In the early 2000’s, this modification was replaced by the more advanced AIM-9X, with the Reagan-era AIM-9M variants stored away.
It’s unknown how effective these 30-year-old missiles will be against modern Russian aircraft, but the fact is that the USA has enough of these munitions to supply Ukraine for months.
The second offspring of the FrankenSAM project will be an air defense system based on early versions of the Soviet Buk missile system.
The Americans plan to modernize Ukraine’s remaining inventory of these systems to accommodate outdated AIM-7 Sparrow air-to-air missiles, which were also introduced in 1956.
Unlike the AIM-9, the AIM-7 Sparrow is a medium-range air defense missile capable of engaging targets up to 20 to 25 kilometers away. The original Buk missiles have a much longer range, but it appears that Ukraine has almost none left.
It’s known that the Buks will be modified to use the RIM-7 Sea Sparrow ship-based variant of the missile. It seems to be easier to adapt a naval version for land-based launches than an airborne one.
Also, similar adaptations have been made before. In the early 1990’s, the Pentagon provided Taiwan with 500 RIM-7 missiles modified for ground-based launch.
But during exercises in 2012, three of Taiwan’s Sea Sparrows malfunctioned and crashed into the sea, prompting Taipei to stop using the missiles.
It’s unlikely that the American Sparrow arsenal has miraculously become more reliable over the past 11 years.
It’s also unclear whether these missiles will pose a greater threat to Russian aviation or to the Ukrainians themselves in the area where Ukrainian air defenses are deployed.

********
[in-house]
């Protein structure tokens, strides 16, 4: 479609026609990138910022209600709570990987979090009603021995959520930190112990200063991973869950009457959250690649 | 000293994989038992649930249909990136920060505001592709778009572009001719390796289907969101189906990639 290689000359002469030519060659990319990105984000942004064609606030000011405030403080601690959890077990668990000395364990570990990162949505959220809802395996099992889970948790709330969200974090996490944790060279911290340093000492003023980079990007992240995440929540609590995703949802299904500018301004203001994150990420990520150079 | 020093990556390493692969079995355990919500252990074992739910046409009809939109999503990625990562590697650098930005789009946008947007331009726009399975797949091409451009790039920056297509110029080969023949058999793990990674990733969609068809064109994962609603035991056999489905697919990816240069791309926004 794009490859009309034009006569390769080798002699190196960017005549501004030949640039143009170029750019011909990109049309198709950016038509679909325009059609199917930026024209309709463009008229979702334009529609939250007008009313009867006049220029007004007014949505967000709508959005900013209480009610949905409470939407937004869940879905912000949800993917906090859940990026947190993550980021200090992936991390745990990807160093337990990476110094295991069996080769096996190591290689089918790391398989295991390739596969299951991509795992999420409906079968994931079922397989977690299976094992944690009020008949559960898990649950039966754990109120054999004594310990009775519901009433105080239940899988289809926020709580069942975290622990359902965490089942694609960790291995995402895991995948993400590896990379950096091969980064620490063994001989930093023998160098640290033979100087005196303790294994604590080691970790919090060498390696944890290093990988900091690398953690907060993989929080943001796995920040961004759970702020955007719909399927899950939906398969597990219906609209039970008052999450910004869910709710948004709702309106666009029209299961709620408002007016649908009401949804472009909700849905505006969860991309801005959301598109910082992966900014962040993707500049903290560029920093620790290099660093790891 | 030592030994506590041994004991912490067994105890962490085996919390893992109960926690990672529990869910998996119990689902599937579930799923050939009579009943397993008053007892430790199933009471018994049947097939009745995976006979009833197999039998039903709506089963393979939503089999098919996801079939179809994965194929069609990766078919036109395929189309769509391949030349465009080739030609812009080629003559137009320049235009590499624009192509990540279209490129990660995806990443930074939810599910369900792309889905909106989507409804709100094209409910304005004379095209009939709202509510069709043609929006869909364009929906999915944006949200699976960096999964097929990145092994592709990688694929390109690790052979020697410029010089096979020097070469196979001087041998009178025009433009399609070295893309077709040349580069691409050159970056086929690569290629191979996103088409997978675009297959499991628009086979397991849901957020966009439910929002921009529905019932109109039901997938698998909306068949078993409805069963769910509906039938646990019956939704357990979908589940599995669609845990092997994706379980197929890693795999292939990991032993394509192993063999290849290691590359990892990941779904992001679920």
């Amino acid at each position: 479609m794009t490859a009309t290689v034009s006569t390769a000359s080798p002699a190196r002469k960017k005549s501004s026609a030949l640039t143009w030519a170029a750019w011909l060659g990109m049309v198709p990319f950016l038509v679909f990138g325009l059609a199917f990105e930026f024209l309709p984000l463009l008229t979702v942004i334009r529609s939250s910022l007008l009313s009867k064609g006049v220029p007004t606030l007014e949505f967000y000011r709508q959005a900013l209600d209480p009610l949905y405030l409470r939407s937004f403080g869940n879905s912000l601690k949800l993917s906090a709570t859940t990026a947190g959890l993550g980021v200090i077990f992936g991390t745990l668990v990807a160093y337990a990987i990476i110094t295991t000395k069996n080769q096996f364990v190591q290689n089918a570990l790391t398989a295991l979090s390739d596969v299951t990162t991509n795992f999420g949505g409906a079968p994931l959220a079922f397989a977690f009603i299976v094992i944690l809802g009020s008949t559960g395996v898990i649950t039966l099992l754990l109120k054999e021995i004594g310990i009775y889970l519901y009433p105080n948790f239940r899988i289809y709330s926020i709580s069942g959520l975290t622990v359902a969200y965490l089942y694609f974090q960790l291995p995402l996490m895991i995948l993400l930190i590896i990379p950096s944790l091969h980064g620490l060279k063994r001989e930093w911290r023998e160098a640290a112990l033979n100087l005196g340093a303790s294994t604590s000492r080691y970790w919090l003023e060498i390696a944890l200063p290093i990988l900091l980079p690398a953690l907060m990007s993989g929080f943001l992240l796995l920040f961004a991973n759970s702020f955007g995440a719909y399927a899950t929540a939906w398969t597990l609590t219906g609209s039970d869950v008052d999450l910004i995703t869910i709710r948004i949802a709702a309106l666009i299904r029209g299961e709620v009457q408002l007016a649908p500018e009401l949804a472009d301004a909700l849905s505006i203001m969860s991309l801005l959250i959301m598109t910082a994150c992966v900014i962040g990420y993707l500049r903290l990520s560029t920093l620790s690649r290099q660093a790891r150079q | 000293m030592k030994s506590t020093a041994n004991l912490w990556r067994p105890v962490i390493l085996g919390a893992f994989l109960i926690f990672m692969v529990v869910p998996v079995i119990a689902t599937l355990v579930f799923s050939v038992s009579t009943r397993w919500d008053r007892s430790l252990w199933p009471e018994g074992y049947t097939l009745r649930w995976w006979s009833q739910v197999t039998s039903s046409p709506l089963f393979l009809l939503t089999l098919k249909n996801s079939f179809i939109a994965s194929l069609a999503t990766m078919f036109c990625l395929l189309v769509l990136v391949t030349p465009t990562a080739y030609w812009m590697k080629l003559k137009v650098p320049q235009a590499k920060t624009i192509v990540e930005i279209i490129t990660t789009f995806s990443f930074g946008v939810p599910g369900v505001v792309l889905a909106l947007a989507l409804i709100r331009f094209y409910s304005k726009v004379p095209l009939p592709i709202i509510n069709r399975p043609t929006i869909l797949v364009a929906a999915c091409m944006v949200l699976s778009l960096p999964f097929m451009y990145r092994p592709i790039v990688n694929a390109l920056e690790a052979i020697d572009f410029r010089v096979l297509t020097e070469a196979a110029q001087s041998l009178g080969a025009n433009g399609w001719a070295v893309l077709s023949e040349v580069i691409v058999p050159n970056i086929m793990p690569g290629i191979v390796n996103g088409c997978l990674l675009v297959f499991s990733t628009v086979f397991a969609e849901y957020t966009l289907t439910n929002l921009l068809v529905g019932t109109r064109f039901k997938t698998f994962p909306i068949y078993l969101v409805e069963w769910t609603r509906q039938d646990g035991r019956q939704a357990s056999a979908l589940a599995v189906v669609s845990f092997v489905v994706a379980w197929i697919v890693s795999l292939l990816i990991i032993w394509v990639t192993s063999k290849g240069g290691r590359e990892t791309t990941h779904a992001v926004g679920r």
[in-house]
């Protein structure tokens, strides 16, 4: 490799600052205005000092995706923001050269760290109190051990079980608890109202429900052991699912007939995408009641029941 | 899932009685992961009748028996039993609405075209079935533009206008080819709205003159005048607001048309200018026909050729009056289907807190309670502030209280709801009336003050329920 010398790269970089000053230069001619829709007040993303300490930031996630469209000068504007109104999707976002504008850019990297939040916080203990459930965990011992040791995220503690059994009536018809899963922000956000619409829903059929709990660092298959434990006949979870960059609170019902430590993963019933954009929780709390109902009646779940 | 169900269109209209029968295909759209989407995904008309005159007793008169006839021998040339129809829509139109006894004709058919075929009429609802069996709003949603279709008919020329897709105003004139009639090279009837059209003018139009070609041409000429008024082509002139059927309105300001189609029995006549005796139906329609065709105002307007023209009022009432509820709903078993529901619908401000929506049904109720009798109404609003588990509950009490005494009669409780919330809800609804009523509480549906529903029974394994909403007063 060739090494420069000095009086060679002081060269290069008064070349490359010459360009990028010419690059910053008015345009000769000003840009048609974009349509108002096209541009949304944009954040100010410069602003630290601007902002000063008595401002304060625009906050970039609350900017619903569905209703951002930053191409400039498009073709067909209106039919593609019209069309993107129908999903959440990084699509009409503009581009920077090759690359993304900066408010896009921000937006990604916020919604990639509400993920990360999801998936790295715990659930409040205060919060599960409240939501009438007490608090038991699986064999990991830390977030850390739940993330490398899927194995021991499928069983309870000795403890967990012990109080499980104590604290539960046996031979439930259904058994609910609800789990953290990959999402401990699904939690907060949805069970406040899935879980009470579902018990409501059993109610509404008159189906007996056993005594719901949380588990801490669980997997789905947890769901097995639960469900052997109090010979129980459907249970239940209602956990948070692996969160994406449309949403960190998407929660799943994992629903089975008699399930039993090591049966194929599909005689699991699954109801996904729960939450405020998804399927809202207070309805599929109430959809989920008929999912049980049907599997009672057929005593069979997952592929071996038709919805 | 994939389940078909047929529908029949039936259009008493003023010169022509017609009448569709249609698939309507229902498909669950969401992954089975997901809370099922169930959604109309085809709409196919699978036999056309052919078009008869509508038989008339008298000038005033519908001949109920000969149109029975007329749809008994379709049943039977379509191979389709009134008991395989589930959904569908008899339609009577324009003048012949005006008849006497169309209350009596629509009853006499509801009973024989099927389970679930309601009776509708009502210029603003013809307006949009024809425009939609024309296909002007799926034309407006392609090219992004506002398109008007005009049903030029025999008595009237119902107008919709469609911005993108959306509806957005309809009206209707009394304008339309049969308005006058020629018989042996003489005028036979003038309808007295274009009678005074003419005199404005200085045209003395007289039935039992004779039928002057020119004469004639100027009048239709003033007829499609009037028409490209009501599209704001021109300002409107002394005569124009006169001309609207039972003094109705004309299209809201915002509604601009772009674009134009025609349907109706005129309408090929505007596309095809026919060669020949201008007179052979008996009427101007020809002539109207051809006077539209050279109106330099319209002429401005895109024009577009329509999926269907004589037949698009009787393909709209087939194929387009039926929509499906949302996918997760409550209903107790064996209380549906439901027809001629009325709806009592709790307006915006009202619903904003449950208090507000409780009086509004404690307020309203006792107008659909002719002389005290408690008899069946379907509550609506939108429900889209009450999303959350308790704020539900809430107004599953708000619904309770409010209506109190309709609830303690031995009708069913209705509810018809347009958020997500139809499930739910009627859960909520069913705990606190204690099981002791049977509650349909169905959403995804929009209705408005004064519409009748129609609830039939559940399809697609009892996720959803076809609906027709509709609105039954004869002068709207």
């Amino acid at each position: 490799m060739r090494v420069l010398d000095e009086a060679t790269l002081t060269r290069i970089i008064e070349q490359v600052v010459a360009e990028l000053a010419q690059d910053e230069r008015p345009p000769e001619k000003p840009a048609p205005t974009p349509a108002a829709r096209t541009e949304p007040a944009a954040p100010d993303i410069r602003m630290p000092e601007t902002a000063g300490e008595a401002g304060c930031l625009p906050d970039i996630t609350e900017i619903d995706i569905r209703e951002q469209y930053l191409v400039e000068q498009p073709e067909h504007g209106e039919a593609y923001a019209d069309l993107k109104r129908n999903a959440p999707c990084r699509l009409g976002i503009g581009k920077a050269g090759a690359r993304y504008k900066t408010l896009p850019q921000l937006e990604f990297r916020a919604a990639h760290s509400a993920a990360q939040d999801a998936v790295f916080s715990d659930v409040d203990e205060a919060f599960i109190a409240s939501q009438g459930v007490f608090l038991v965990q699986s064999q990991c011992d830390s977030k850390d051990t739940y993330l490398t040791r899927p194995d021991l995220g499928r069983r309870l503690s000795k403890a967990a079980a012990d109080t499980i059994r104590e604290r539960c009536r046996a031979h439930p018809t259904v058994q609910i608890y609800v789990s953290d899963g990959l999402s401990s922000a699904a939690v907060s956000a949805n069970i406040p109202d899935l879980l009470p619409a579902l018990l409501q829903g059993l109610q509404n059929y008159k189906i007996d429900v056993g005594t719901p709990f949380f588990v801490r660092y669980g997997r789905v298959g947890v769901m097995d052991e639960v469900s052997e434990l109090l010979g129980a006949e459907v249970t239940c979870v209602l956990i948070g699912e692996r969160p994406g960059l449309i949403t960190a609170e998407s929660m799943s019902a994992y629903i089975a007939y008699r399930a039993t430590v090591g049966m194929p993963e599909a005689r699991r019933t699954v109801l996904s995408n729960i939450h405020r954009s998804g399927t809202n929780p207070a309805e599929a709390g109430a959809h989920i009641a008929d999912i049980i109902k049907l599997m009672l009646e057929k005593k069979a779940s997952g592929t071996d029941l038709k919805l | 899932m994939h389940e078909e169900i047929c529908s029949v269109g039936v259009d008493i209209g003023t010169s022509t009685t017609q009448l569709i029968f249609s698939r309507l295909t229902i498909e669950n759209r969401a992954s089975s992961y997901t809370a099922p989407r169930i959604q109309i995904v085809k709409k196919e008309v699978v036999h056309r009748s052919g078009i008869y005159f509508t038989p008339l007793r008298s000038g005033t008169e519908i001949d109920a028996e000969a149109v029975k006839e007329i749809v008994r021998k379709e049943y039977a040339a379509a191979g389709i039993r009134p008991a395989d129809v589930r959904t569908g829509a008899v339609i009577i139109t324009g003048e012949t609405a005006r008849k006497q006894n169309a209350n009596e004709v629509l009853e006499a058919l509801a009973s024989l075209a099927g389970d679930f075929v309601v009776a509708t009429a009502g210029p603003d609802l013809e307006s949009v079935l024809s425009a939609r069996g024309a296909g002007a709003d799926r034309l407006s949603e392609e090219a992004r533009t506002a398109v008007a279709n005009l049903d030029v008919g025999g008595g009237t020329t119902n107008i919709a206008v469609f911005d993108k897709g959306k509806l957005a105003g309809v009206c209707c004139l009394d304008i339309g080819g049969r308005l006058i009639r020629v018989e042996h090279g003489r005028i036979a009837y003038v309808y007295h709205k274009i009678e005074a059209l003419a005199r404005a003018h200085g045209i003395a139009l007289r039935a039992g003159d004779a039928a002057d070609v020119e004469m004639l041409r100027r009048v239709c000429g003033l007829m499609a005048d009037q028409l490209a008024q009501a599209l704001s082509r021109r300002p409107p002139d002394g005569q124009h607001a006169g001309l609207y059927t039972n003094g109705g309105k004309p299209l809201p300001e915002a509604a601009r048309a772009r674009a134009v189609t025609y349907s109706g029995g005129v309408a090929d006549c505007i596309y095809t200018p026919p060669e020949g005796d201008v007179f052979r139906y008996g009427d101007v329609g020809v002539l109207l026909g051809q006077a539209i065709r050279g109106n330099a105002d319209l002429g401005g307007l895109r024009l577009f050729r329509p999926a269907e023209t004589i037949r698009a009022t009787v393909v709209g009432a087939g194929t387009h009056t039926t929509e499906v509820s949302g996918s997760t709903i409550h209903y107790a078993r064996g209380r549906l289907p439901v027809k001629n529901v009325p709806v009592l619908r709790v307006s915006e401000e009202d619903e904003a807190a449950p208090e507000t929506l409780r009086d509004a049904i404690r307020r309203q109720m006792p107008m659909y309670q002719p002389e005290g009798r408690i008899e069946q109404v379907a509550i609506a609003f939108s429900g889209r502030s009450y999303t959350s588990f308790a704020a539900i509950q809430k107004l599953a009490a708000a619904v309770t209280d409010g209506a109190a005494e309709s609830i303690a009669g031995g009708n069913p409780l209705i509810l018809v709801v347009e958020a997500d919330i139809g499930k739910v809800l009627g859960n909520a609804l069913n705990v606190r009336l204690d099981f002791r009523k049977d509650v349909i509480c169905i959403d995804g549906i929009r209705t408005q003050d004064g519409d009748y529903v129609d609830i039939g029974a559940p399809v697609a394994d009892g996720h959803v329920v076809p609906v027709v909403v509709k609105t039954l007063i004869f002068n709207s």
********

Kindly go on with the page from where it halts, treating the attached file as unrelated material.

The same question applies to the third known component of the FrankenSAM project. The Pentagon is working on the modernization of the HAWK medium-range surface-to-air defense system, which was introduced in 1959.
Ukraine already operates several of these systems, but no reports on their success have been published by Ukrainian command.
However, improvised air defenses can be effective. The Yugoslav experience in 1999 demonstrated this when an outdated Serbian S-125 system successfully shot down a state-of-the-art American stealth fighter, the F-117.
Furthermore, the FrankenSAM project is unlikely to be an attempt to move away from the Ukrainian issue and gradually cut off military supplies.
The US regime and the European Union have a consolidated position whereby – at least for the next three years – the volume of arms and military equipment supplies to Ukraine will be maintained and will tend to increase.
We must not delude ourselves with false hopes and illusions that the support will stop, especially in light of recent reports of contradictions in the West.
The FrankenSAM project is likely to be a temporary fix. The US is at present actively reviving its defense production to replenish depleted stockpiles – its own, Ukraine’s, and those of NATO allies.
The purpose of these makeshift anti-aircraft missile monsters is to buy the Ukrainian military time until factories are operating at full capacity.
For now, the Ukrainian military is also facing a serious personnel shortage, with reports of efforts to recruit underage students from schools and colleges. There is a law that allows voluntary recruitment from the age of 16.
However, there is information that military recruiters are visiting educational institutions such as schools, technical colleges, and high schools where minors are studying and encouraging them to go to the front lines and take part in the conflict.
Gaginm advisor to the head of the Donetsk People’s Republic (DPR) stressed that underestimating the opponent would be a mistake. We cannot assume that they have run out of steam. Underestimating their capabilities is not advisable under any circumstances.
Sputnik / ABC Flash Point News 2023.